Heritage Health Center looks to meet community health needs

By Ryan Fitzmaurice

Heritage Health Center aims to provide medical services for the whole community, providers at the new clinic in Lovell say. 

“Our goal, our mission as a clinic, is to be able to offer healthcare for people with insurance and people without insurance,” family medicine provider Joseph Davidson, PA-C said.  “High income. Low income. Homeless. People that are typically underprivileged or have difficulty affording or needing healthcare.”

The 229 East Main Street location, which opened its doors on October 4, offers a variety of services, including wellness visits, primary medical care, substance use screenings and counseling, physicals, advance directives and long-term care planning, insurance assistance and women’s health and contraception, among several other services. Dental services can be provided out of Greybull and Heritage Health is currently in the process of expanding the service. Counseling and behavioral health is also offered and looking at ways to be expanded. 

Rapid testing for COVID-19 as well as a viral clinic for flu and COVID-19-like symptoms are available through the service. Telehealth services are also available, as is walk-in care. 

 “The goal, the reason we got started, was to offer something in this area to fill that gap of affordable healthcare for people who may not be able to afford healthcare,” Davidson said. “It can sometimes be pretty expensive to see a doctor.”

Davidson said patients have an application they can fill out that takes into account factors like income and family size, and the center can offer discounts and a sliding scale rate based on those factors.

“Even if you do have health insurance you can still qualify,” Davidson said. “For example, you can qualify if you have a high deductible.”

Patients with an income under 200 percent of the federal guidelines can receive rates as low as $20 a day.

A family of five who makes $60,000 would qualify for the sliding fee scale, Davidson said. The sliding scale also has multiple levels.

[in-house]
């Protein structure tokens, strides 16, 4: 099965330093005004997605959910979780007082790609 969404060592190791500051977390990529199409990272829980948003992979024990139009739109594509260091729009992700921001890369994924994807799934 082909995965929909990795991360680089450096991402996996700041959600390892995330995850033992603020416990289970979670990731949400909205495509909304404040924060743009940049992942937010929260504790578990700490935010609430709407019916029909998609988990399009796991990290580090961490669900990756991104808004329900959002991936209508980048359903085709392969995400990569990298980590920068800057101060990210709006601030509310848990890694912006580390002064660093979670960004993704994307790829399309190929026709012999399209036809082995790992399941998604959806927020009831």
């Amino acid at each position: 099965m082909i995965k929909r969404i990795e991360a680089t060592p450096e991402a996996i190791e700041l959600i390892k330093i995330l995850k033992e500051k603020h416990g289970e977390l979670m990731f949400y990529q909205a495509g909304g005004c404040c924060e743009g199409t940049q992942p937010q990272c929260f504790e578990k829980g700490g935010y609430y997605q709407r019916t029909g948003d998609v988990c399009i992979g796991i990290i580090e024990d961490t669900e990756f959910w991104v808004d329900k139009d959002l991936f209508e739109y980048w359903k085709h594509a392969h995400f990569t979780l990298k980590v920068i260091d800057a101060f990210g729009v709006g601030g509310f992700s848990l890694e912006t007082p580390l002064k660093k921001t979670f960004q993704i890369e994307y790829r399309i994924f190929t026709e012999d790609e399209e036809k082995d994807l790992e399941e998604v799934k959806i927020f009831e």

“It’s not like you pass or fail on the sliding fee,” Amy Johnson, certified medical assistant, said. “There are five different levels of it. If there is one person in your household, you can make a maximum of 25,760 and you would be in our Group E. In Group E, your office visit would be $55.”

The company opened its first clinic in Powell in September 2015 and has since opened a clinic in Greybull before opening a location in Lovell.

“We had been approached by multiple community members regarding providing services in the area and had seen increases in the number of area residents coming to our Powell location for care,” CEO Colette Mild said. “It is our intention to make it easy and convenient to our patients to receive quality medical care.”

Johnson said that is the reason she works for the Heritage Health Center, because of the increased focus on caring for patients. She recalled when she started working at the Powell location and a
doctor asked her to check on a patient that had just taken a trip to the emergency room. 

Johnson said she was taken aback. 

“I was like, ‘I can just call and check on people? Don’t you think if they want to see us they would call us and make an appointment?’” Johnson recounted. “That’s not the case here. We try to do everything to make it easier on our patients. We call radiology and make X-ray appointments for them, find resources to help them afford their medications. If they don’t have insurance we find other avenues to get medications for free or below cost.”

Registered Nurse Cari Jones said what she values about the clinic is their focus on holistic health.

“It’s not just the physical health we focus on,” Jones said. “It’s the mental and the spiritual.” 

Jones said she often develops personal relationships with the patients she works with.

Mild said this approach is fundamental to Heritage Health.

“We see people from all walks of life, birth to death and all income levels.  Whole Health for the Whole Family, meaning we don’t just focus on medical care, but the whole of why someone has come to see us, which often goes beyond their physical or medical circumstance,” Mild said. “Getting to know patients, what is happening in their life, and going the extra mile to help them results in better service and better outcomes for the patient.  Monetary needs or other life circumstances often prevent people from reaching physical health or medical goals and we are here to break down those barriers.”

Davidson said the clinic’s primary goal is to serve the communities’ unmet needs.

“Here in Big Horn County we have a lot of underserved residents,” Davidson said. “Wyoming in general is underserved in medical and mental health services. We want to fit into that gap and extend medical options for people who can’t afford traditional healthcare or traditional dental care or traditional behavioral health.” 

The clinic is currently open from 8 a.m. to 5 p.m. Monday, Wednesday and Thursday.